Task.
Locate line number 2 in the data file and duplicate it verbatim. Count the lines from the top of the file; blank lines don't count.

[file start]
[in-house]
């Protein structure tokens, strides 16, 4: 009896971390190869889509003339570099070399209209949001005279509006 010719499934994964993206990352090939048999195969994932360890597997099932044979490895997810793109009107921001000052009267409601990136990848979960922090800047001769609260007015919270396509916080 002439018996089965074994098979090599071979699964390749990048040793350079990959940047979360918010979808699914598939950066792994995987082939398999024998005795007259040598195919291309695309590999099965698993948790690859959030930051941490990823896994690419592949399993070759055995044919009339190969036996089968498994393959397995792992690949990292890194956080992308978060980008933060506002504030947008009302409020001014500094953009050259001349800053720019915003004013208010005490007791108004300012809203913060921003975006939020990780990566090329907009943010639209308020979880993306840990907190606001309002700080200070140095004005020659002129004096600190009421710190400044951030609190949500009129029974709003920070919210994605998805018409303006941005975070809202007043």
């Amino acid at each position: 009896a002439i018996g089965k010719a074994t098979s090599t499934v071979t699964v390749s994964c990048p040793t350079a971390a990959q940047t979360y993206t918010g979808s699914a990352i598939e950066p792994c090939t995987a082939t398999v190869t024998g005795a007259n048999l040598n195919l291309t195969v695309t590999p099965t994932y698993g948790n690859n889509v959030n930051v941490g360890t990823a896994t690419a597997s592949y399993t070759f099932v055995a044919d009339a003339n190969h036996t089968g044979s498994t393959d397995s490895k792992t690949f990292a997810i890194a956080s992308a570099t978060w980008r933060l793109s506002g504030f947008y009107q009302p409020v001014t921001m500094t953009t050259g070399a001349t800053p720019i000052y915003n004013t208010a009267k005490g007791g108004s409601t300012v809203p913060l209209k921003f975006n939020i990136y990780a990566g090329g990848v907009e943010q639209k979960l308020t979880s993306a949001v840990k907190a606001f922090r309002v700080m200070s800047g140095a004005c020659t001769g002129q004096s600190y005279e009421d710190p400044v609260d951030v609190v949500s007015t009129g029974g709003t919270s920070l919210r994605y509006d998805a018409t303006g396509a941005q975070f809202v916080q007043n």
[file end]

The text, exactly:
């Protein structure tokens, strides 16, 4: 009896971390190869889509003339570099070399209209949001005279509006 010719499934994964993206990352090939048999195969994932360890597997099932044979490895997810793109009107921001000052009267409601990136990848979960922090800047001769609260007015919270396509916080 002439018996089965074994098979090599071979699964390749990048040793350079990959940047979360918010979808699914598939950066792994995987082939398999024998005795007259040598195919291309695309590999099965698993948790690859959030930051941490990823896994690419592949399993070759055995044919009339190969036996089968498994393959397995792992690949990292890194956080992308978060980008933060506002504030947008009302409020001014500094953009050259001349800053720019915003004013208010005490007791108004300012809203913060921003975006939020990780990566090329907009943010639209308020979880993306840990907190606001309002700080200070140095004005020659002129004096600190009421710190400044951030609190949500009129029974709003920070919210994605998805018409303006941005975070809202007043």